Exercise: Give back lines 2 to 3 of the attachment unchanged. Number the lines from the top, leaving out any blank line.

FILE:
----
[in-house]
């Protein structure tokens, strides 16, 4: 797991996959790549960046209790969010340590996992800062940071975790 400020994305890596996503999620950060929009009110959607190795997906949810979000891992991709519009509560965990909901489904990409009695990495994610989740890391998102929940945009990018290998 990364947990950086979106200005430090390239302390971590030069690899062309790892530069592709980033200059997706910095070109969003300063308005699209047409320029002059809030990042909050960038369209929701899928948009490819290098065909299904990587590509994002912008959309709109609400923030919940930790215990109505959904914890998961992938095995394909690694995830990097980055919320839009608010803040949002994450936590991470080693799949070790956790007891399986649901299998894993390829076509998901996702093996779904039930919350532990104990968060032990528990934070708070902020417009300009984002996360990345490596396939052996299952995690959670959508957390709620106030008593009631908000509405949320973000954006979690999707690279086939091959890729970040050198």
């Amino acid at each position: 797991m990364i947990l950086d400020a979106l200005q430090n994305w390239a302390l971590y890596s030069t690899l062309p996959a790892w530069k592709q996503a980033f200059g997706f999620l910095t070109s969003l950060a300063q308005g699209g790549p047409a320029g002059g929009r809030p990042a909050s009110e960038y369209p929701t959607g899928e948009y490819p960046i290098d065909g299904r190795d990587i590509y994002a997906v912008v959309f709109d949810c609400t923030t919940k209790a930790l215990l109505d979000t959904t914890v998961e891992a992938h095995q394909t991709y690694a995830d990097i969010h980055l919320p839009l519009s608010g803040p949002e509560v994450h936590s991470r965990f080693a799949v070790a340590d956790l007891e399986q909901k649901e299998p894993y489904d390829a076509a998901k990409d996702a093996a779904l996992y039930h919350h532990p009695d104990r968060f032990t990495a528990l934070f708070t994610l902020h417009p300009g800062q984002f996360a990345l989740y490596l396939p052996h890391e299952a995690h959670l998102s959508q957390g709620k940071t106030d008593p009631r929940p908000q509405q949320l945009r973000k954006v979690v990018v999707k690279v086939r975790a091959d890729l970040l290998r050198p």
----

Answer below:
């Protein structure tokens, strides 16, 4: 797991996959790549960046209790969010340590996992800062940071975790 400020994305890596996503999620950060929009009110959607190795997906949810979000891992991709519009509560965990909901489904990409009695990495994610989740890391998102929940945009990018290998 990364947990950086979106200005430090390239302390971590030069690899062309790892530069592709980033200059997706910095070109969003300063308005699209047409320029002059809030990042909050960038369209929701899928948009490819290098065909299904990587590509994002912008959309709109609400923030919940930790215990109505959904914890998961992938095995394909690694995830990097980055919320839009608010803040949002994450936590991470080693799949070790956790007891399986649901299998894993390829076509998901996702093996779904039930919350532990104990968060032990528990934070708070902020417009300009984002996360990345490596396939052996299952995690959670959508957390709620106030008593009631908000509405949320973000954006979690999707690279086939091959890729970040050198």
């Amino acid at each position: 797991m990364i947990l950086d400020a979106l200005q430090n994305w390239a302390l971590y890596s030069t690899l062309p996959a790892w530069k592709q996503a980033f200059g997706f999620l910095t070109s969003l950060a300063q308005g699209g790549p047409a320029g002059g929009r809030p990042a909050s009110e960038y369209p929701t959607g899928e948009y490819p960046i290098d065909g299904r190795d990587i590509y994002a997906v912008v959309f709109d949810c609400t923030t919940k209790a930790l215990l109505d979000t959904t914890v998961e891992a992938h095995q394909t991709y690694a995830d990097i969010h980055l919320p839009l519009s608010g803040p949002e509560v994450h936590s991470r965990f080693a799949v070790a340590d956790l007891e399986q909901k649901e299998p894993y489904d390829a076509a998901k990409d996702a093996a779904l996992y039930h919350h532990p009695d104990r968060f032990t990495a528990l934070f708070t994610l902020h417009p300009g800062q984002f996360a990345l989740y490596l396939p052996h890391e299952a995690h959670l998102s959508q957390g709620k940071t106030d008593p009631r929940p908000q509405q949320l945009r973000k954006v979690v990018v999707k690279v086939r975790a091959d890729l970040l290998r050198p």